Following Joe Biden’s election as the forty-sixth president of the United States, many people in Taiwan feared that U.S.-Taiwan relations would suffer. According to one poll conducted prior to the presidential election, Taiwan was the only place in Asia surveyed where the population favored President Trump’s reelection. The Trump administration had bolstered U.S. ties with Taipei, dispatching high-level envoys to the island, selling over $18 billion in arms to Taiwan (compared with $14 billion during the eight years of the Obama administration), removing all restrictions on contacts with Taiwan officials, working to shore up Taiwan’s relationships with its remaining diplomatic allies, and explicitly including Taiwan as part of its Indo-Pacific strategy.
A significant share of the Taiwan public was apprehensive that the Biden administration would be a continuation of the Obama administration, which they believed had prioritized Chinese cooperation on global issues such as climate change over building stronger ties with Taiwan. So far, however, these fears appear to be misplaced. The Biden administration has signaled that it will largely pick up where the Trump administration left off.
Those who now serve in senior roles in the Biden administration signaled their support for Taiwan prior to joining the administration. Writing in Foreign Affairs, Jake Sullivan, Biden’s national security adviser, and Kurt Campbell, the NSC coordinator for the Indo-Pacific, called for the United States to invest in capabilities that would bolster deterrence in the Taiwan Strait and for the United States and China to maintain their “tacit commitment not to unilaterally alter the status quo.”
Both Secretary of State Antony Blinken and Secretary of Defense Lloyd Austin underscored their support for Taiwan during their confirmation hearings. Blinken stated the U.S. commitment to providing Taiwan with the capabilities it needs to defend itself “will absolutely endure in a Biden administration,” noted he “would also like to see Taiwan playing a greater role around the world,” and alluded to reexamining U.S. regulations for interacting with Taiwan with an eye toward liberalizing them. He concluded, “the commitment to Taiwan is something that we hold to very strongly.” Austin emphasized U.S. “support to Taiwan has been rock solid over the years” and he would “make sure that we’re living up to our commitments to support Taiwan's ability to defend itself.”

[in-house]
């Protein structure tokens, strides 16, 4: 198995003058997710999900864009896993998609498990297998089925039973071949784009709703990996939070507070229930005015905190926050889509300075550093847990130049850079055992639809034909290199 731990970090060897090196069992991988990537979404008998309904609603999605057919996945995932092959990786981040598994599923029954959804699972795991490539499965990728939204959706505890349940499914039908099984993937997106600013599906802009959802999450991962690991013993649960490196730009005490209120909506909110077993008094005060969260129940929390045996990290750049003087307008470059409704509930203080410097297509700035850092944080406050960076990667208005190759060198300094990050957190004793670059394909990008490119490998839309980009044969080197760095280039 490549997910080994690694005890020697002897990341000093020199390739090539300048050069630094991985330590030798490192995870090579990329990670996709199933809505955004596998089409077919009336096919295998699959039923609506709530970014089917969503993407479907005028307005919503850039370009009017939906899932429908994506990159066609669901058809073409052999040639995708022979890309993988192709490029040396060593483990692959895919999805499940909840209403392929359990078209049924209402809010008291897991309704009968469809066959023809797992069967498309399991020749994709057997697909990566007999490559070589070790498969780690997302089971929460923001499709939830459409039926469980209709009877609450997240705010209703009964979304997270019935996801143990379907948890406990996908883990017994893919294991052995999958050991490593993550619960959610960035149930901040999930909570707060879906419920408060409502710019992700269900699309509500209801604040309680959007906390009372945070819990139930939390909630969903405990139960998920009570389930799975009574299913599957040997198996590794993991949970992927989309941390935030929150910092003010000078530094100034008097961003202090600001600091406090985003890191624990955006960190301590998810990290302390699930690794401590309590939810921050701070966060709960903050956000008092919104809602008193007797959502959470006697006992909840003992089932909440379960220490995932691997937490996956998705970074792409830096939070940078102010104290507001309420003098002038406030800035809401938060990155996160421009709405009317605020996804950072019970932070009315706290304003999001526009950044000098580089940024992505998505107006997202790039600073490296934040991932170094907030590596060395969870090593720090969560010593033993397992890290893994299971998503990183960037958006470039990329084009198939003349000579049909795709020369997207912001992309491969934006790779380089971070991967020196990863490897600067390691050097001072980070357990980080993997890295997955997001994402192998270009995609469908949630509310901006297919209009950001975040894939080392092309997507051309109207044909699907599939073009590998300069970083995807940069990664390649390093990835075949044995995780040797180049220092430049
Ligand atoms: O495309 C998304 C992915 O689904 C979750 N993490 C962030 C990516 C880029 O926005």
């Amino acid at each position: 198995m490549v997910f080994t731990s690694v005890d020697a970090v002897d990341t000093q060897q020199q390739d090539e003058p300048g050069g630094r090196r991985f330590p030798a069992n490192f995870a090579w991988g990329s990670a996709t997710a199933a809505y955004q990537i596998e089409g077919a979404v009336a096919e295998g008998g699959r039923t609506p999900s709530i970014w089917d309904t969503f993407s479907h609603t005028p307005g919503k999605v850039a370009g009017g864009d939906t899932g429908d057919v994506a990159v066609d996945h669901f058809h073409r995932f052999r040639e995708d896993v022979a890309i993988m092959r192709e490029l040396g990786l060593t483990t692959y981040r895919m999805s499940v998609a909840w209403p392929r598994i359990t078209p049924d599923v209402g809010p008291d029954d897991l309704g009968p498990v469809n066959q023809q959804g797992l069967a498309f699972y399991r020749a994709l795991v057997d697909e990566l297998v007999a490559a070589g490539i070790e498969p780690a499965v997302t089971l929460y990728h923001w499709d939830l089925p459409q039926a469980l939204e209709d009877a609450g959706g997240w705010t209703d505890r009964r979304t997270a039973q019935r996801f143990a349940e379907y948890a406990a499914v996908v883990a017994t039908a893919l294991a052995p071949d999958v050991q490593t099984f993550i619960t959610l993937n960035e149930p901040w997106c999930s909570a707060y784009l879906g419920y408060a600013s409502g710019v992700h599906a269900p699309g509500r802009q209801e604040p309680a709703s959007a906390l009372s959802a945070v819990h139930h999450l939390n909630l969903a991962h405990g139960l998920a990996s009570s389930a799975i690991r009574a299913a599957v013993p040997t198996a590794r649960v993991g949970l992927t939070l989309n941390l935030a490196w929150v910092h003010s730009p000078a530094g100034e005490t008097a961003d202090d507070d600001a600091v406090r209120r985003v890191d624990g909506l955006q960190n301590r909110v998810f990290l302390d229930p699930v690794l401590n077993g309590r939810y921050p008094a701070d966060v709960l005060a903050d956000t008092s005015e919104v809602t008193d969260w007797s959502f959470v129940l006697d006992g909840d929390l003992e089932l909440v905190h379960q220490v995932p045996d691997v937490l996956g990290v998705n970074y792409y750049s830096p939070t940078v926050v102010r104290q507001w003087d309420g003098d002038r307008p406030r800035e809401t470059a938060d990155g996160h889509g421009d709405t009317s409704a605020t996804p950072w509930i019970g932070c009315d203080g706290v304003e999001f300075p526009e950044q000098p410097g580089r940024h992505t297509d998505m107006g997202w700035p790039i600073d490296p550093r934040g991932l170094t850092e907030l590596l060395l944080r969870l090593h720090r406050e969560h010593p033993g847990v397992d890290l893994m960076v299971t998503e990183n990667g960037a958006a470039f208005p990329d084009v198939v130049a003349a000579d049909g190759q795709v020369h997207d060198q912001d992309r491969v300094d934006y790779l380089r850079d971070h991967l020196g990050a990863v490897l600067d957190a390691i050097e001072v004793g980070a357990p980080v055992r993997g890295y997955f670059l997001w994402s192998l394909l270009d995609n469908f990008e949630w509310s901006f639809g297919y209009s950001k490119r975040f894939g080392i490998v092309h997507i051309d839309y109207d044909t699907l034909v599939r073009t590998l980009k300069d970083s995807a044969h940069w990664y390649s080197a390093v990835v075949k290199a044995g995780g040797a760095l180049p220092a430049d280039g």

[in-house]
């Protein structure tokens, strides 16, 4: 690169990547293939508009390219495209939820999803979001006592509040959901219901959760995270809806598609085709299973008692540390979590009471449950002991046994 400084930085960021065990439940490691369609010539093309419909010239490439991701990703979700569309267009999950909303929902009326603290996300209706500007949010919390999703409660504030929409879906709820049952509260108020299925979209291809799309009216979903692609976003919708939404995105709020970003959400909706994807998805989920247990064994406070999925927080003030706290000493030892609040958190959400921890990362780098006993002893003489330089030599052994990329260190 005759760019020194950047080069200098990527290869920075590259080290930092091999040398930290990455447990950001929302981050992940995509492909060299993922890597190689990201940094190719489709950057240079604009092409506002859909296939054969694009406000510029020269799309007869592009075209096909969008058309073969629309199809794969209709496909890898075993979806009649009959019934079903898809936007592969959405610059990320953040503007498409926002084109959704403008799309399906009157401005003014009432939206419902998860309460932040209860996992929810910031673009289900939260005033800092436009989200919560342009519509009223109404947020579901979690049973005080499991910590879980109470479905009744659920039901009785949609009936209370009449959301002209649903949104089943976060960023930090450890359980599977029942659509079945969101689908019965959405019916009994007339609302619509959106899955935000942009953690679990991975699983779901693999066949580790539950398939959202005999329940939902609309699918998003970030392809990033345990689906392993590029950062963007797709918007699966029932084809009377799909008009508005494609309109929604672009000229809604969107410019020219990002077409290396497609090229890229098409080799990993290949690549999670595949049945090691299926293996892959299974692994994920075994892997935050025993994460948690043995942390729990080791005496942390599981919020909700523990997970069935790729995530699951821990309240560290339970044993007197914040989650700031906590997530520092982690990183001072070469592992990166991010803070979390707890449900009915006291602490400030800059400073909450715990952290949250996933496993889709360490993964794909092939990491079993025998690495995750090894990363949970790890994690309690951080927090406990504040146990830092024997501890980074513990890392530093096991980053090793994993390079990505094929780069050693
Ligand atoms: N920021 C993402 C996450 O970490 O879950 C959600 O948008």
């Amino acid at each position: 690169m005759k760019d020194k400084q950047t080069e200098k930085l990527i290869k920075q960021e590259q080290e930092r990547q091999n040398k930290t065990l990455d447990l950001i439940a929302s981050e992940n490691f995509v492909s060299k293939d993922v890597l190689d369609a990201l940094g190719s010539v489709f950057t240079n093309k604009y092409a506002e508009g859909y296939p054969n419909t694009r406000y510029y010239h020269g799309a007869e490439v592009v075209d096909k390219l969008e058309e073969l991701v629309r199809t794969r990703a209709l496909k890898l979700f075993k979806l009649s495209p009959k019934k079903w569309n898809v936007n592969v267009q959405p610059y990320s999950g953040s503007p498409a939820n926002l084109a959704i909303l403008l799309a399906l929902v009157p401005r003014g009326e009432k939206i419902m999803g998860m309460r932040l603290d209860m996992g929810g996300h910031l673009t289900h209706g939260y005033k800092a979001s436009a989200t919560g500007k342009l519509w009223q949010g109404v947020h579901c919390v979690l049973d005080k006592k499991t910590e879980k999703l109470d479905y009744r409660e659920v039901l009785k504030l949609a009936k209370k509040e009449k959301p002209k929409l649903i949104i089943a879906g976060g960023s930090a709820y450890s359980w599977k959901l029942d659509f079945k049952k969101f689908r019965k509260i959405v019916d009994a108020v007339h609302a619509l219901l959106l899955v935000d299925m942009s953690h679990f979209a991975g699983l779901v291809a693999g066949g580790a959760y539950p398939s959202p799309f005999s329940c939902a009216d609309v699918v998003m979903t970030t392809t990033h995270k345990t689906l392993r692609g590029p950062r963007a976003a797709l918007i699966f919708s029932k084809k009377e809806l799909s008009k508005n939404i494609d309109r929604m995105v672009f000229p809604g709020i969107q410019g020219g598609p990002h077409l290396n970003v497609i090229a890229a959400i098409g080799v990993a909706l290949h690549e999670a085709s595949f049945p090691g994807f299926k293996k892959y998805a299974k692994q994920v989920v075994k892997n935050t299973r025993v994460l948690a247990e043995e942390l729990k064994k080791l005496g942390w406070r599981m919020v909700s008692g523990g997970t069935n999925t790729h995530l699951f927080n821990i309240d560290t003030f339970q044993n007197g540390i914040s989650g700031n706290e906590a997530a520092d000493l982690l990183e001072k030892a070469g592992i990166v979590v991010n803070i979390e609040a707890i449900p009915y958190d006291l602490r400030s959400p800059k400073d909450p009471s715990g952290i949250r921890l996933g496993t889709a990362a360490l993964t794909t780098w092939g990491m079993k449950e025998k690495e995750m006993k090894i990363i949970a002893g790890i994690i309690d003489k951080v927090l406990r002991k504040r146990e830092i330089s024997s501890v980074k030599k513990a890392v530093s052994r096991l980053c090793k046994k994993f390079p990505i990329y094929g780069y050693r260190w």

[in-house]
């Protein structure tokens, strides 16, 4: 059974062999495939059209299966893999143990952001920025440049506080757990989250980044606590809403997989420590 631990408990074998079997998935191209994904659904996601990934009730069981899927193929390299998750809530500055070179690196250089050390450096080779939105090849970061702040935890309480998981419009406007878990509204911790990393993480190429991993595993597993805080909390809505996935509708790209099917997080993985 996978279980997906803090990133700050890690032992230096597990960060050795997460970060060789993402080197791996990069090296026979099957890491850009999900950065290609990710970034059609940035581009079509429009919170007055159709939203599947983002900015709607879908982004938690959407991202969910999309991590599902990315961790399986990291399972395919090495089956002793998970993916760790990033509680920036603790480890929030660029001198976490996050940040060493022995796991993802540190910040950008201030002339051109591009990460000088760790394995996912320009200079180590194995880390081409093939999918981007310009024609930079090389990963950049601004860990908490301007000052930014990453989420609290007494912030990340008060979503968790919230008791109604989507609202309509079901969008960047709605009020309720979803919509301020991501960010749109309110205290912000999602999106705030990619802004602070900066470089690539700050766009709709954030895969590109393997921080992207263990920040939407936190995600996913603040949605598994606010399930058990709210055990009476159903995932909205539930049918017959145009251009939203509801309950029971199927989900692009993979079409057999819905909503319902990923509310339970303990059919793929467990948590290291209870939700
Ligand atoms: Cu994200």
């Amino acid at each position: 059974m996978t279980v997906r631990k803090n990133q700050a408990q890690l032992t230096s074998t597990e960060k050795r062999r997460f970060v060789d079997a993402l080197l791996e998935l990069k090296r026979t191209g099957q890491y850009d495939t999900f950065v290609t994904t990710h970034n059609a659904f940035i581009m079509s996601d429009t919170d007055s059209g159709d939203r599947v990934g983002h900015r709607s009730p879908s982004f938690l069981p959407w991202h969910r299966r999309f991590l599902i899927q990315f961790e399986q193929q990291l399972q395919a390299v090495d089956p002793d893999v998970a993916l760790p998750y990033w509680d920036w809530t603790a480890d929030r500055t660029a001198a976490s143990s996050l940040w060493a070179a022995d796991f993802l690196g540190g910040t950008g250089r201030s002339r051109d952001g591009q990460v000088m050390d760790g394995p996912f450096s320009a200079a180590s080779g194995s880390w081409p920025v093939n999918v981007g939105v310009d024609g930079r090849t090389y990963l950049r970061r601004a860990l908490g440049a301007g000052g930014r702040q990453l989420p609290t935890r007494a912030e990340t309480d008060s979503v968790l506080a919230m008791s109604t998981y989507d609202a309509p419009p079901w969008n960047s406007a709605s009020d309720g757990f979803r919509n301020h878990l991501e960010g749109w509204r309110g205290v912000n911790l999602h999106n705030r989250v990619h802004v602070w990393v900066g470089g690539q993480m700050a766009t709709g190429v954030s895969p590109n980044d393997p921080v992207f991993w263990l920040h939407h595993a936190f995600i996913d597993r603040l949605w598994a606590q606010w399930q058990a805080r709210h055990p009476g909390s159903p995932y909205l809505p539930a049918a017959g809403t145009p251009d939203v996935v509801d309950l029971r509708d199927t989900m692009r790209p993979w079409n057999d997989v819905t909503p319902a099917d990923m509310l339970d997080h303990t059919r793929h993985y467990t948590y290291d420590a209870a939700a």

The Biden administration sent an important signal of its support for Taiwan when it chose to invite Taiwan’s representative in the United States, Bi-khim Hsiao, to President Biden’s inauguration. This marked the first time since the United States severed diplomatic relations with Taiwan in 1979 that Taipei’s representative in the United States was formally invited to a presidential inauguration.